They’re really going to strike a cord!
Beginning today, twenty-five solar-powered charging stations will be make their debut in New York City parks, beaches and outdoor spaces throughout the five boroughs.
The 12.5-foot structures — a joint venture between the city and AT&T — will be popping up in places such as Union Square Read More
Erin Lee Carr has left Vice, where she was a video producer, for The Verge. Ms. Carr, daughter of Times media reporter David, joins The Verge as a video producer and will work on video features for Vox Media’s tech enterprise.
“Looking at Erin’s incredible work from both an editorial and creative perspective made it obvious she would be a perfect fit at The Verge,” editor in chief Joshua Topolsky said in an email to The Observer. “She’s a rare talent who is not only able to conceptualize big, important stories — but can actually execute on those ideas. As we push online storytelling forward, I have no doubt that Erin will contribute in both unexpected and wildly exciting ways.”
Anthony De Rosa, former Reuters social media editor and soon-to-be editor in chief of Circa, tweeted that N.S.A whistleblower Edward Snowden was dead.
“CONFIRMED: Edward Snowden is dead,” Mr. De Rosa retweeted, assuming that the tweet came from Glen Greenwald, the Guardian reporter who broke the NSA story, when in fact it was a fake account purporting to be from Mr. Greenwald. Rumors of Mr. Snowden’s death, apparently, were greatly exaggerated, especially since the Twitter feed that Mr. De Rosa retweeted misspelled the Guardian reporter’s surname as “Greenwild.”
Salon’s editor in chief Kerry Lauerman is leaving the website to partner with Lerer Ventures on a new startup, Politico’s Dylan Byers reports. Mr. Lauerman, who joined Internet journalism pioneer Salon in 2000, took over from Joan Walsh as editor in chief in 2010.
According to sources at Salon, staffers were just summoned to an all-staff meeting where Mr. Lauerman announced the news of his departure and, according to a source, named Dave Daley as interim editor in chief.
[UPDATE]: Mr. Daley confirmed that he has been named interim editor in chief.
Susan Rice, Condi Rice—who can tell the difference?
Certainly not The New Republic, who tweeted “With today’s news, our Facebook page is starting to resemble a Condie (sic) Rice photo shoot” earlier this afternoon.
At the time, The New Republic‘s Facebook page featured a large photo and portrait of Susan Rice, President Obama’s new National Security Advisor. There were no photos of Condoleezza Rice, President Bush’s National Security Advisor and later Secretary of State.
Feel like a number?
WeWork, a co-working space on Little West 12th Street, is a warren of glassed-in office cubicles populated by aggressively branded startups with names like Strike Force and Savage. Rodawg is quite like the other young design and marketing businesses there, except that the product it centers around is illegal in the state of New York.
Founder Josh Gordon wants Rodawg to be for weed what “Billabong is for the surfing industry.”
Tall and scruffy, Mr. Gordon was dressed to meet The Observer in the casual-but-expensive mode popular among entrepreneurs: designer jeans, a plaid collared shirt opened to reveal a hefty gold chain and a T-shirt screen-printed with a steer skull. One arm draped over the back of a chaise, he spoke in the laconic, “bud”-peppered tone of someone who had had a positive high school experience.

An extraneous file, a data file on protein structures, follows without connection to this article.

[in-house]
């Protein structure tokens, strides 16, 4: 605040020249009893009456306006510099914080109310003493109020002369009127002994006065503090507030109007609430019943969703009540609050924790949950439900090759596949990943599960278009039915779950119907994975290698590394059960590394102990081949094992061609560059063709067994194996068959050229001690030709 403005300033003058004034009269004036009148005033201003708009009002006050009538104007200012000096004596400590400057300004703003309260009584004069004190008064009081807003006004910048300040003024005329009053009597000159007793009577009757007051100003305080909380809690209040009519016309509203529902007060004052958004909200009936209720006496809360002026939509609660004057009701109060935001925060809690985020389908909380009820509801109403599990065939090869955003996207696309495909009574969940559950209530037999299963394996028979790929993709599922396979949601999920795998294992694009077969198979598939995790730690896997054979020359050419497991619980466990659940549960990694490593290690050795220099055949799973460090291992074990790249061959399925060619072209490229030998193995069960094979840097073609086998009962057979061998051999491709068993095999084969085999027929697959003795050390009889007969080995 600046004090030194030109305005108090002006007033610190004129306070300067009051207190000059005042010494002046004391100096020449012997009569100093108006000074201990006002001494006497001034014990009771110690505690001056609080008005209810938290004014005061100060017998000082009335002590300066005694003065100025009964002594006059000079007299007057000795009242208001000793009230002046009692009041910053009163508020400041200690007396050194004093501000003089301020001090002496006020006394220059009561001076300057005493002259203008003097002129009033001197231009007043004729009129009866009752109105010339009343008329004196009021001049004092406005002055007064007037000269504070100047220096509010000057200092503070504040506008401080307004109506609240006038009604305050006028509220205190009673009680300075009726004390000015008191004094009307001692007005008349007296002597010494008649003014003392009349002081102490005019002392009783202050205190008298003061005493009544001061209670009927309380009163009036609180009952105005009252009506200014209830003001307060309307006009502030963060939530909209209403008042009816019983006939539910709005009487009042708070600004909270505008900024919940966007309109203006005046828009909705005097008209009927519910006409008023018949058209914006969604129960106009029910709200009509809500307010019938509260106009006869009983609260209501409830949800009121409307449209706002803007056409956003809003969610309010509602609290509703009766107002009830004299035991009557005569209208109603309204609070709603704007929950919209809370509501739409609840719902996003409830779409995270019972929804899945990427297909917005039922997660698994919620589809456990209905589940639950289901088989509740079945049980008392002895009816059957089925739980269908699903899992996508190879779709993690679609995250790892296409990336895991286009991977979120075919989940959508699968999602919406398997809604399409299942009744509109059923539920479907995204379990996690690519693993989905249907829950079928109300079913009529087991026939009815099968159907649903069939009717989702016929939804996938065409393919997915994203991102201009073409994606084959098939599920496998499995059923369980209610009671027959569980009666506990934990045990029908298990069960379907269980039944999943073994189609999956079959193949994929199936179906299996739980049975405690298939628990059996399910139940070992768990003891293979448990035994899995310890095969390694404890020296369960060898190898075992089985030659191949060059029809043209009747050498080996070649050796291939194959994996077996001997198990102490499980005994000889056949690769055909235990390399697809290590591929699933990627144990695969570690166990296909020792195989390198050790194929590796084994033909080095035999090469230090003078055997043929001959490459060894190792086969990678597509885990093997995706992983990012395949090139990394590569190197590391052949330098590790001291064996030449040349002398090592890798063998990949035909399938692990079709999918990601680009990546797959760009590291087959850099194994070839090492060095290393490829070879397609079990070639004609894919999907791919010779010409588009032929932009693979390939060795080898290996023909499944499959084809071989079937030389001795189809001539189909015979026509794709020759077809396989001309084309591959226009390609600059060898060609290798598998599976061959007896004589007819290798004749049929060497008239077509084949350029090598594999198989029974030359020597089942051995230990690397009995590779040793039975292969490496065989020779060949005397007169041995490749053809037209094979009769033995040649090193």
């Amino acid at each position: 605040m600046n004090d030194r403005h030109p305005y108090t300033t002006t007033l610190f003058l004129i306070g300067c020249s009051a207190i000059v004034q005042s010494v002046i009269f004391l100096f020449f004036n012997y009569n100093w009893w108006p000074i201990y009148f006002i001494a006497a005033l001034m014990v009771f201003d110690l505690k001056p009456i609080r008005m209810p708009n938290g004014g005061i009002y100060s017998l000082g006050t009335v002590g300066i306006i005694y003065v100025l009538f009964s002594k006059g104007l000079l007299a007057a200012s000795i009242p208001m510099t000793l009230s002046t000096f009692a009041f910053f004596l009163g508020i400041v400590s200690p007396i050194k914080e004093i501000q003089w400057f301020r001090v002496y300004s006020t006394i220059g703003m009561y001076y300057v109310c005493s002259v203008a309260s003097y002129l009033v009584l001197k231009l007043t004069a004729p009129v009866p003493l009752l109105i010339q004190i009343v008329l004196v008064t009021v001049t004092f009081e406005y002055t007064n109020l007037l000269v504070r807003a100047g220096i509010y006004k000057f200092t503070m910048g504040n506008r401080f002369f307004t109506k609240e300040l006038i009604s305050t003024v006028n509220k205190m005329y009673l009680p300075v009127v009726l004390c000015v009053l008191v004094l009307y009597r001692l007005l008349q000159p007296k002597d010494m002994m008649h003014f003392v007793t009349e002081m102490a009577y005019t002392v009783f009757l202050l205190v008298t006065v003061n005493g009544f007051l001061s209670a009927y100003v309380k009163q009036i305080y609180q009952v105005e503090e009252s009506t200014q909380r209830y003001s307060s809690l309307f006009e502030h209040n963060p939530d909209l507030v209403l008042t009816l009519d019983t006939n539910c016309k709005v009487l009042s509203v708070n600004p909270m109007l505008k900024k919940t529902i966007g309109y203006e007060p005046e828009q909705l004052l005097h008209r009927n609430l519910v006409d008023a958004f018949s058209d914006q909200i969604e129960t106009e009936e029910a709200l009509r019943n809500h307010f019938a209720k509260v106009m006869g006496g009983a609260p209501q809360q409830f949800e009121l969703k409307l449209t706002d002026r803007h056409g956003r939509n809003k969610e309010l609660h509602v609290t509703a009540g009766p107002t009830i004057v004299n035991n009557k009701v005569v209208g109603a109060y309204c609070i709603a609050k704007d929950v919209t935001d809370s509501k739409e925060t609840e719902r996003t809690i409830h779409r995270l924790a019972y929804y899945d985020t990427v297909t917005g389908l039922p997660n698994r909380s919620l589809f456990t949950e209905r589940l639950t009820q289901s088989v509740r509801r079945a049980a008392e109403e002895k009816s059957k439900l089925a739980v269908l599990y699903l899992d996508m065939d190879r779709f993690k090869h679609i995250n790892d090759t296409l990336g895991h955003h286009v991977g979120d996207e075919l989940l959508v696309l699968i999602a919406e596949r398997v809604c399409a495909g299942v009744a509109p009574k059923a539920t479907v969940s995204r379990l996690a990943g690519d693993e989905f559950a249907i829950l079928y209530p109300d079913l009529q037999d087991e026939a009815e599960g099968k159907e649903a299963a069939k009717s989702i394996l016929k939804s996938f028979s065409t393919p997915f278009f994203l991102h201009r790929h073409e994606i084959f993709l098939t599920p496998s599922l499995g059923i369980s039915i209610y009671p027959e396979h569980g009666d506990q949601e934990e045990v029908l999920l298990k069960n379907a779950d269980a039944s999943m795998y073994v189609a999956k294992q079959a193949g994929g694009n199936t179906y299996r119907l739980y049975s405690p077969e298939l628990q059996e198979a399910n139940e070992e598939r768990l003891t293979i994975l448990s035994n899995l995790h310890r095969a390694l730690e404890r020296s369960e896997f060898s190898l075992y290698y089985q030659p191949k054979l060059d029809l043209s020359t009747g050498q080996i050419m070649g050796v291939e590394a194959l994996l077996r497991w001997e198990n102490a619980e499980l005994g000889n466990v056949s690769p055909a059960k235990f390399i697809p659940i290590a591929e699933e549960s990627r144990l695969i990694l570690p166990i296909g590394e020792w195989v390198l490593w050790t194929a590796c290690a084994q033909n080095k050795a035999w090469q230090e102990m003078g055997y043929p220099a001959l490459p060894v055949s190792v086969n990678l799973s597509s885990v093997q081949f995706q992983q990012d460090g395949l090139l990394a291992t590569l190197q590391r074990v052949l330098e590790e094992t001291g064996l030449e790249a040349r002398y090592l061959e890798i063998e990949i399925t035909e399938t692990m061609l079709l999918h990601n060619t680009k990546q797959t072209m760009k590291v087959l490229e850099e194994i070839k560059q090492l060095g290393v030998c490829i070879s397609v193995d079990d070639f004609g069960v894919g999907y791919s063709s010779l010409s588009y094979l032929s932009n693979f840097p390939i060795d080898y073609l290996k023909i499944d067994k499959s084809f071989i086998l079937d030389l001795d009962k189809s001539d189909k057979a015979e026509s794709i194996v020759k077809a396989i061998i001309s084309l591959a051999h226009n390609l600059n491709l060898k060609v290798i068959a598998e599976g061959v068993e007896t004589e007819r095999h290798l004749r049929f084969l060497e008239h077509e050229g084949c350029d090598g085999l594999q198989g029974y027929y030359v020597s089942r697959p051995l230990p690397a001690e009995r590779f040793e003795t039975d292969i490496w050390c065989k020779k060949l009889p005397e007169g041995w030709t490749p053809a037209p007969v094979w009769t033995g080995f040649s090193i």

For eight months, since the inception of the co-working space Alley NYC in Midtown, Harry Raymond was hard at work on the 17th floor of 500 Seventh Avenue with his team developing Shindig, an iPhone app that helps users identify liquors, wines and cocktails. Mr. Raymond, co-founder and chief executive of the company, is now working out of Hamilton, NY, as part of the Entrepreneurs of NY Fund.
Shindig represents a success story for New York co-working and an achievement of the goal of space providers: for members to outgrow their space.
“We are successful if we help companies outgrow us,” said Jesse Middleton, co-founder of WeWork Labs, during a tour of WeWork’s 175 Varick Street space last month.
Earlier today, everyone at Atlantic Media received an email warning them to “reverify” their Google Apps account. But the email wasn’t actually from Google; it was from Atlantic Media’s Chief Technology Officer Tom Cochran, who wanted to test his staff to find out it they would click the fake link.
And within two hours, 58 percent of people at Atlantic Media did.
“Across our entire company, 58% of us clicked the email after opening it. Wow. Fifty-eight percent!” Mr. Cochran wrote in a follow up email chastising Atlantic Media employees. “With those odds, all a scammer needs to do is craft an intriguing enough subject line and they have a great chance at getting your account information. Then, you’re hacked and so is Atlantic Media.”
Apples to Apples
Their days of Apple picking are over.
Police yesterday stumbled upon hundreds of stolen iPhones, iPads and iPod Touches at the Queens residence of three students.
Adam Jaffer, 20, William Chen, 20, and Justin Pinder, 20 were collared after officers found 443 iPhones, 20 iPads, 11 iPod touches and $9,000. Oh, and a bag of Read More
News From 2006
Have you visited the New York Times website on an iPhone recently? If so, you were probably prompted to check out the Times‘s newly redesigned mobile website.
The whole idea of a publication touting it’s mobile site may seem like a relic from 2006, that long-ago time when the most advanced phone was the Blackberry, which was hopelessly unable to display and navigate full websites. When the iPhone was unveiled in 2007, one of its main selling points was that users could “see any website the way it was designed to be seen.” Blackberry users who visited the Times site saw a boring list of articles, but iPhone users saw the full Times site in all its glory.